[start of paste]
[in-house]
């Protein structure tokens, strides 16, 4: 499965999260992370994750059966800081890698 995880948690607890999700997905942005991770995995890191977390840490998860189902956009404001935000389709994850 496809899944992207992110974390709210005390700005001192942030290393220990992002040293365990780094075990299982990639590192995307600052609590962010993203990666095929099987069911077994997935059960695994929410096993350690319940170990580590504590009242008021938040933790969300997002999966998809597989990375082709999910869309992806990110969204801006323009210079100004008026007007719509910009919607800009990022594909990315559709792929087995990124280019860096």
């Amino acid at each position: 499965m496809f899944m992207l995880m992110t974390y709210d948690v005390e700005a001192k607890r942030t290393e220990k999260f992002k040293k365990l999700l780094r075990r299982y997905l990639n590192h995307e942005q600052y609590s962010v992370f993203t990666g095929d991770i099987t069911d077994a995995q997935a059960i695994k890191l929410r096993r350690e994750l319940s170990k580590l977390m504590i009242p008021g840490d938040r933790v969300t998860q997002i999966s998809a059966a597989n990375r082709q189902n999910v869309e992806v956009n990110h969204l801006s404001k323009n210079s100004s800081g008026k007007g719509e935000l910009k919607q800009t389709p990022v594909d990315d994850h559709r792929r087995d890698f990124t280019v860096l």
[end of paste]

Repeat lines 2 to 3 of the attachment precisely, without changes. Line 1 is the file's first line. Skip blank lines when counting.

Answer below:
């Protein structure tokens, strides 16, 4: 499965999260992370994750059966800081890698 995880948690607890999700997905942005991770995995890191977390840490998860189902956009404001935000389709994850 496809899944992207992110974390709210005390700005001192942030290393220990992002040293365990780094075990299982990639590192995307600052609590962010993203990666095929099987069911077994997935059960695994929410096993350690319940170990580590504590009242008021938040933790969300997002999966998809597989990375082709999910869309992806990110969204801006323009210079100004008026007007719509910009919607800009990022594909990315559709792929087995990124280019860096």
């Amino acid at each position: 499965m496809f899944m992207l995880m992110t974390y709210d948690v005390e700005a001192k607890r942030t290393e220990k999260f992002k040293k365990l999700l780094r075990r299982y997905l990639n590192h995307e942005q600052y609590s962010v992370f993203t990666g095929d991770i099987t069911d077994a995995q997935a059960i695994k890191l929410r096993r350690e994750l319940s170990k580590l977390m504590i009242p008021g840490d938040r933790v969300t998860q997002i999966s998809a059966a597989n990375r082709q189902n999910v869309e992806v956009n990110h969204l801006s404001k323009n210079s100004s800081g008026k007007g719509e935000l910009k919607q800009t389709p990022v594909d990315d994850h559709r792929r087995d890698f990124t280019v860096l």